Contraction and relaxation of the heart are controlled by the periodic rise and fall of calcium in the heart’s muscle cells, known to be regulated by a protein called phospholamban (PLN). The release of hormones, such as (nor-)adrenaline in stressful situations, leads to an enzymatic modification of PLN called phosphorylation. These biochemical reactions enable the heart muscle to contract stronger and relax faster (“fight-or-fight” response).
The functional significance of this protein becomes apparent in patients who carry mutations in the PLN gene – most of which lead to severe forms of heart disease with frequent cardiac arrhythmias and ultimately heart failure. It is known that PLN forms larger molecular structures, called pentamers, but despite decades of research on PLN, the biological role of its pentamers remains unclear.
Using mathematical modeling in combination with biochemical and cell-biological experiments, Daniel Koch, research student in the Randall Centre for Cell & Molecular Biophysics, School of Basic & Medical Biosciences, has recently discovered that pentamers have a dual role in the performance of the human heart.
Firstly, PLN pentamers have been found to act as a signal persistence sensor by competing with monomeric PLN molecules, which are not in a pentamer, and delaying their modification. This is to ensure that heart muscle cells only respond to sufficiently persistent adrenaline stimulation. Secondly, pentamers have been found to provide a biochemical short-term memory for (nor-)adrenaline signals that enables heart muscle cells to remember the stimulation strength to which they have been exposed to in the preceding seconds.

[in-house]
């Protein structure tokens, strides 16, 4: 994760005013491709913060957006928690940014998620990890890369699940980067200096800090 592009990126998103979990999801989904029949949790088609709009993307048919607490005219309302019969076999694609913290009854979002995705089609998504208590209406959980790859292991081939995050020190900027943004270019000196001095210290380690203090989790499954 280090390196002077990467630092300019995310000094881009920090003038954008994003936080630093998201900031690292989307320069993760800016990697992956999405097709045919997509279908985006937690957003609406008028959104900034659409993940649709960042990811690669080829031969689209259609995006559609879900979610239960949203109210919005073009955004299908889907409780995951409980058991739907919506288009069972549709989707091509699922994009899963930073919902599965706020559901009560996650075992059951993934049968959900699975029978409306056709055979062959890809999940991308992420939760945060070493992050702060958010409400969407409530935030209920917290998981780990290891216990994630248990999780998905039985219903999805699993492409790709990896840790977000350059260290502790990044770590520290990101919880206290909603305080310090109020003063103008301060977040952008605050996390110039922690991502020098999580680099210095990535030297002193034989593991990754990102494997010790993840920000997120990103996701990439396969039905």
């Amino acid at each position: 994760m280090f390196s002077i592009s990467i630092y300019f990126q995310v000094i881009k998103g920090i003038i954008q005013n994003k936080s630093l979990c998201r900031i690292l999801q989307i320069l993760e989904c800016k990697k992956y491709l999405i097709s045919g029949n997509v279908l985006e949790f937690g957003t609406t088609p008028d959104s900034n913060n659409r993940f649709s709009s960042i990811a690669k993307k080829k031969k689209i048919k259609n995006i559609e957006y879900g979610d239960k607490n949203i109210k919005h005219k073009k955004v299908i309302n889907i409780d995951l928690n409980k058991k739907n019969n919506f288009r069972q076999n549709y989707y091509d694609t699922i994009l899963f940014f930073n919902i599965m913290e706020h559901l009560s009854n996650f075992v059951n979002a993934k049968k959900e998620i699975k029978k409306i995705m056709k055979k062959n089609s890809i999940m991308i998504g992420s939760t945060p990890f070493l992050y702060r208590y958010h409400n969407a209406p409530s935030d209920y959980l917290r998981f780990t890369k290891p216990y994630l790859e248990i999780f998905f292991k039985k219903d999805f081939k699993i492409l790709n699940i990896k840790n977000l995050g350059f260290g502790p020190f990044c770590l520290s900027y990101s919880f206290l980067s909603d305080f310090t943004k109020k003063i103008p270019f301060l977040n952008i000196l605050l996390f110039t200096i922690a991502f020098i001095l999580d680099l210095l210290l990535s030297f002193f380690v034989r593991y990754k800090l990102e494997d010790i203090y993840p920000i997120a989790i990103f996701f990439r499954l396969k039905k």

Using simulations, Koch and colleagues showed that this memory and the persistence sensing complement each other to act as filters that – similar to signal processing in electronic communication – can remove the ‘noise’ from the molecular stress signal and thereby ensure coordinated calcium removal and relaxation of the heart.
Koch says that their study “offers a new perspective on the role biochemical signaling networks play in regulating the coordinated and rhythmic contraction of the heart. Our findings suggest that molecular noise-filters in such networks could be important to prevent the occurrence of cardiac arrhythmias and hopefully will help to better understand and treat such diseases.”
Koch and colleagues now aim to combine this new model with mathematical descriptions of the electrophysiology of the heart. This will enable the team to directly study the influence of ‘noise-filtering’ on the emergence of arrhythmias and make new predictions to allow the group to validate and improve the model with new experimental data from the ‘wet’-lab.
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